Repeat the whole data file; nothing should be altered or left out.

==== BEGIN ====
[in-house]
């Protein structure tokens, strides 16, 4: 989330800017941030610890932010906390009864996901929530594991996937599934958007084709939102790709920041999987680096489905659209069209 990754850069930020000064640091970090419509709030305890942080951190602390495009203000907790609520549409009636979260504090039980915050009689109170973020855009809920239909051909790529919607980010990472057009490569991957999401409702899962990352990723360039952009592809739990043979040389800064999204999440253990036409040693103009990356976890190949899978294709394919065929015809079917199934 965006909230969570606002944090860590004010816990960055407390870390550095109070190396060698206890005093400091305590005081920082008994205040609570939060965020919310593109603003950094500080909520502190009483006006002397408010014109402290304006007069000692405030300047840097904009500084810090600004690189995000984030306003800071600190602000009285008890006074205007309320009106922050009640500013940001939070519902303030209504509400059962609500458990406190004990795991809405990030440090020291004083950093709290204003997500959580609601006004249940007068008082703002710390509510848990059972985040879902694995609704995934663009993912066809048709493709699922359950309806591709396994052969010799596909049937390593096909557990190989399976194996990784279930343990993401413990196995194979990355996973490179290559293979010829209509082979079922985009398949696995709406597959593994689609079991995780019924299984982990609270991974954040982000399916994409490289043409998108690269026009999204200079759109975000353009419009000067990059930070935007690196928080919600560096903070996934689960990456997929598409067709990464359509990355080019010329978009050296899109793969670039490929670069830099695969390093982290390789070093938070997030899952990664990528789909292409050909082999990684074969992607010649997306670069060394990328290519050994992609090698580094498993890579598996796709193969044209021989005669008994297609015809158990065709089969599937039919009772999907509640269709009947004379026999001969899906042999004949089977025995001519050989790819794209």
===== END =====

[in-house]
């Protein structure tokens, strides 16, 4: 989330800017941030610890932010906390009864996901929530594991996937599934958007084709939102790709920041999987680096489905659209069209 990754850069930020000064640091970090419509709030305890942080951190602390495009203000907790609520549409009636979260504090039980915050009689109170973020855009809920239909051909790529919607980010990472057009490569991957999401409702899962990352990723360039952009592809739990043979040389800064999204999440253990036409040693103009990356976890190949899978294709394919065929015809079917199934 965006909230969570606002944090860590004010816990960055407390870390550095109070190396060698206890005093400091305590005081920082008994205040609570939060965020919310593109603003950094500080909520502190009483006006002397408010014109402290304006007069000692405030300047840097904009500084810090600004690189995000984030306003800071600190602000009285008890006074205007309320009106922050009640500013940001939070519902303030209504509400059962609500458990406190004990795991809405990030440090020291004083950093709290204003997500959580609601006004249940007068008082703002710390509510848990059972985040879902694995609704995934663009993912066809048709493709699922359950309806591709396994052969010799596909049937390593096909557990190989399976194996990784279930343990993401413990196995194979990355996973490179290559293979010829209509082979079922985009398949696995709406597959593994689609079991995780019924299984982990609270991974954040982000399916994409490289043409998108690269026009999204200079759109975000353009419009000067990059930070935007690196928080919600560096903070996934689960990456997929598409067709990464359509990355080019010329978009050296899109793969670039490929670069830099695969390093982290390789070093938070997030899952990664990528789909292409050909082999990684074969992607010649997306670069060394990328290519050994992609090698580094498993890579598996796709193969044209021989005669008994297609015809158990065709089969599937039919009772999907509640269709009947004379026999001969899906042999004949089977025995001519050989790819794209």